Ok So you have a few factory rifles and they are good shooters. But you want a dead nuts accurate rifle that put the bullet where you tell it to every time. The problem is you don't know how much it is going to cost.
Well I spend lots of time devoted to fictional rifle builds.
You are going to have to get the action blue printed. Your going to need to need a lot of action work. This is not just Remington your going to need it on just about any factory action weather it is a Howa Savage Remington or a Sako. Every factory action can be made a little better.
There is a place to have that done called Hill Country Rifles. A accurizing job on a non-magnum is running $450 right now. Not bad really when you look at what they do and what they say are the end results. Now not everything they do is what needs to be done. If you wanted to build a rifle in stages this is a stage 1 to me. If will make your factory rifle shoot much better. They use factory ammo and built it to that so if you don't reload then then may be all that you need to do. If you reload and you want your rifle set to one specific load of your own choosing then that can be done too. Mainly having the throat set for a specific bullet.
Stage 2 would be to replace the barrel, tuen the bolt lugs and the action lugs for 100% contact, and or change the chambering of the rile. the nice thing about this is if you start with a 308 you have hundreds of rounds that will take the .473" bolt face. Maybe you want the same caliber just an improved case like a 260 rem and now you want a 260 Ackly Improved. A rebarrel job will do that or if you have a 26" barrel have it set back an inch or two and rechambered. Either way it will cost about the same maybe a little for because of the cost of a new barrel.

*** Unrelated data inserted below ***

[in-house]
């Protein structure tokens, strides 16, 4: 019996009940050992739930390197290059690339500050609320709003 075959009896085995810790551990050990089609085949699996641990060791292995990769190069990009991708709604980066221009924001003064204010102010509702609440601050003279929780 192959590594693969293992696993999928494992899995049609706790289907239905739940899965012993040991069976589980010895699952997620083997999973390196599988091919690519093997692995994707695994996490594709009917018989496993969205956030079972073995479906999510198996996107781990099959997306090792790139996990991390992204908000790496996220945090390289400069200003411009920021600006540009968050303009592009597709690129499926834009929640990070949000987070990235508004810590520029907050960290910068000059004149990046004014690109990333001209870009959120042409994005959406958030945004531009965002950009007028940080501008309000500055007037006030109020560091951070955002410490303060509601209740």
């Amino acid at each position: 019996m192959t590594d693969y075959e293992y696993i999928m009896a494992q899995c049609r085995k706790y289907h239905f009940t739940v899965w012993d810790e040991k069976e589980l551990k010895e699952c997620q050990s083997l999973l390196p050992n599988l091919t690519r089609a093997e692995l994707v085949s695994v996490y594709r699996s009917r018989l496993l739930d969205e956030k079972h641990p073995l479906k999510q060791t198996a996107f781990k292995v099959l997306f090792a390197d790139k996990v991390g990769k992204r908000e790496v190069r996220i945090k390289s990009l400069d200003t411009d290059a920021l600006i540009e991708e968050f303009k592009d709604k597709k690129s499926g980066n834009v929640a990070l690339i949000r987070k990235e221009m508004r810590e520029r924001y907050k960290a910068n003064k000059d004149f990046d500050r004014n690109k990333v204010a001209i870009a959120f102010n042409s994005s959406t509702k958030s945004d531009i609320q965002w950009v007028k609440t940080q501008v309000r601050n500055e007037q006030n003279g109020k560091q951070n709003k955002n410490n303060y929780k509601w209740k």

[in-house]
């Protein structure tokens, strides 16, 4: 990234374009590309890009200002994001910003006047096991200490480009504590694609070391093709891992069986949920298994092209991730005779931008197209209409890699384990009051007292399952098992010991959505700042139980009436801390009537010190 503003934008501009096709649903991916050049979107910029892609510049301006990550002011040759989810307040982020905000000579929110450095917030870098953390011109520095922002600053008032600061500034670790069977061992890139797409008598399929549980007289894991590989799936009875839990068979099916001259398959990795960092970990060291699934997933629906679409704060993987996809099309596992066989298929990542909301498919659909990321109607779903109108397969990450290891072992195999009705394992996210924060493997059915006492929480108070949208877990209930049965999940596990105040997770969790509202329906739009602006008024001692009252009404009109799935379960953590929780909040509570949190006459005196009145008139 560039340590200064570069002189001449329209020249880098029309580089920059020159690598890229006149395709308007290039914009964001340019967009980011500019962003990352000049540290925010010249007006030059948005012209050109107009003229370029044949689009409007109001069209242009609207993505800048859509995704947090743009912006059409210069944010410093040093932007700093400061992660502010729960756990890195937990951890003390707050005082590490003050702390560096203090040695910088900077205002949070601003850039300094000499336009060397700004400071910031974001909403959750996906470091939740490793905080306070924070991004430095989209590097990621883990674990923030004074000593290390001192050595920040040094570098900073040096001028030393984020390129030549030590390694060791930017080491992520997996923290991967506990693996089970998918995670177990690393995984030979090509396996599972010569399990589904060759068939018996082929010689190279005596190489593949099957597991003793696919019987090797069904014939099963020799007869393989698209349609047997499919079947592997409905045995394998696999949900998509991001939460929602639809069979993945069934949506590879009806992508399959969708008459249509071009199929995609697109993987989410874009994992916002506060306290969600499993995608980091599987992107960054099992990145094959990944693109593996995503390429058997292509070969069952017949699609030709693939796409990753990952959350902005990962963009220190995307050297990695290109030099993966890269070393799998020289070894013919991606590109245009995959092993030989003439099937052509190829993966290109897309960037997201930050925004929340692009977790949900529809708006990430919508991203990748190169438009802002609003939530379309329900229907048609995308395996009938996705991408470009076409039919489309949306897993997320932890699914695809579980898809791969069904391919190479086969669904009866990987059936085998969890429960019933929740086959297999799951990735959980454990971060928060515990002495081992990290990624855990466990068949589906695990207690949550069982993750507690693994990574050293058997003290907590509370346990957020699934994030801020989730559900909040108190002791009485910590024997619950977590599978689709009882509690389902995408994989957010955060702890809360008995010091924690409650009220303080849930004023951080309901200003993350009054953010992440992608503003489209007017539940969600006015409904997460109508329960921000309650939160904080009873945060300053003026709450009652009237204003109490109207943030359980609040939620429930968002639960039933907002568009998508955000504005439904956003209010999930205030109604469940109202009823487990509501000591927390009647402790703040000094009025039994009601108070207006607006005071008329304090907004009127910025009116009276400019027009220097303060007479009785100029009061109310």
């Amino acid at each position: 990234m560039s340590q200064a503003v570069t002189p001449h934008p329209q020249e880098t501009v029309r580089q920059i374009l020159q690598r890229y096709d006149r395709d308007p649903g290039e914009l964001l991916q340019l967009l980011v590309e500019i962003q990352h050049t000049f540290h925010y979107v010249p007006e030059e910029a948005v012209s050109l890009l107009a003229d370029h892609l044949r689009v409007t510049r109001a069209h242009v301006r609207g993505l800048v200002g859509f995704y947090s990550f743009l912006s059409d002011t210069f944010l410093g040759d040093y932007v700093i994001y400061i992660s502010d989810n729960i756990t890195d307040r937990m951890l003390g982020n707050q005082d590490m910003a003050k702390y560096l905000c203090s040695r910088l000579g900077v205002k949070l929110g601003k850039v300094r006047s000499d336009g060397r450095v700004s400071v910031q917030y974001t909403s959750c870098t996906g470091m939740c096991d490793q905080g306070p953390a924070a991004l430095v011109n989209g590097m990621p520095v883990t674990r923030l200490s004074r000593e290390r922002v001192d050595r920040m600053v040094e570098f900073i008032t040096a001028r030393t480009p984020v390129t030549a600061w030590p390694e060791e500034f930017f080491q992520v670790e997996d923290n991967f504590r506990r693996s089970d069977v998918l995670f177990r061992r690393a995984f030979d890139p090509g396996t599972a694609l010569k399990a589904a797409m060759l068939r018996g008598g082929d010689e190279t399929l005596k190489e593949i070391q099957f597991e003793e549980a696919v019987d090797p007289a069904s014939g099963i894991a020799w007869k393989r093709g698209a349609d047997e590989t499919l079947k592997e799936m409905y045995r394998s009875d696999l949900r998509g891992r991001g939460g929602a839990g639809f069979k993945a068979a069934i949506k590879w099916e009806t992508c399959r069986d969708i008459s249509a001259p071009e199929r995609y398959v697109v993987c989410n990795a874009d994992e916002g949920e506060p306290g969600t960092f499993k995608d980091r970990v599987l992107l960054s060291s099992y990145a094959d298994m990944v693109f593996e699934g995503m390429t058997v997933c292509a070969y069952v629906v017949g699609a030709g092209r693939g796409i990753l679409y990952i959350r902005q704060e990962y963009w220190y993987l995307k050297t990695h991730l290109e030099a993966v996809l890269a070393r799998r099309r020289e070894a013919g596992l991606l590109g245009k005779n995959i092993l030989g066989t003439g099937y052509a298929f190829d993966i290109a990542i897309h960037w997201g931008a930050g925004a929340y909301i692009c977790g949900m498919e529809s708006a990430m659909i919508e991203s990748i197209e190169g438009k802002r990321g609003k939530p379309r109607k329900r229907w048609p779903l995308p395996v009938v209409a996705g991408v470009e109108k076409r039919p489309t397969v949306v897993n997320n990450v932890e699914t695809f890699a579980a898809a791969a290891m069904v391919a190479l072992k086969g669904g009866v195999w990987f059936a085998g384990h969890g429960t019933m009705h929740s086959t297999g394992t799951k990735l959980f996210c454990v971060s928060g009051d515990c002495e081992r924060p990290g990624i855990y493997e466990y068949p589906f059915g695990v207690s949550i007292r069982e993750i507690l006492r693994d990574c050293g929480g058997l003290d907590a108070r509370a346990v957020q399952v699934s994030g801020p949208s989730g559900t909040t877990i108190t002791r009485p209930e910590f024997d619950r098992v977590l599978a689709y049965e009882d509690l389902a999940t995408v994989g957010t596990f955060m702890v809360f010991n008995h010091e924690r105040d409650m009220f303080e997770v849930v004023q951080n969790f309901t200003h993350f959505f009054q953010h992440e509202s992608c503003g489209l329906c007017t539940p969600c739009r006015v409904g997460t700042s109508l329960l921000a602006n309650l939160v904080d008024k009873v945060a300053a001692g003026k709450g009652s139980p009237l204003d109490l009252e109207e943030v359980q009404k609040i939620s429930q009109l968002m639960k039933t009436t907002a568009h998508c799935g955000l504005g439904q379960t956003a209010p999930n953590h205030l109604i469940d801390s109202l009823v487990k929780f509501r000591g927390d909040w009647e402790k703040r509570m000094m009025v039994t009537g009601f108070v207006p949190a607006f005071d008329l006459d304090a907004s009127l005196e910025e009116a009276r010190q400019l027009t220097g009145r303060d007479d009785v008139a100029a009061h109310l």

Rifle Accurizing Services | Hill Country Rifles
Speaking of barrels which one to choose there are hundreds of barrel makers out there. Then you have different twist rates different types of rifling from 3 4 5 or 6 grove I have even heard of 2 groove rifling now you can add in 5r rifles Some barrel makers offer what they call ratchet rifling where one side of the land is slightly taller than the other. Then toss on hammer forged button rifled and cut rifling. Which is best? Who knows. Kreiger cut rifled barrels win just as much as a Hart or Shilen button rifled barrel in the bench rest world. So say button is better because it helps harden the boar and that helps reduce fouling. Some say cut rifling is better because it doesn't add any stress to a barrel. I prefer cut rifling but that is me.
Stocks we all know that low end Chinese plastic stocks coming out today for factory rifles are far from after market stocks. The better the stock the better the rifle will shoot. You have wood, laminate wood, fiber glass and composite with a aluminum bedding system. You have metal (Unlimited class bench guns and the such). You should match the stock to the type of shooting your guns is going to be used for. A McMillan Edge stock is not an ideal hunting stock nor is a fancy wood hunting style stock make a good bench gun stock.
First thing I would do it find the smith you are going to use and talk to him. Ask him questions. Tell him what you are looking for and if he says don't do that like going in and saying I got a 03a3 action I want to make a 22 hornet out of it. He I hope would say here this action is a better choice for this project.
To be continued.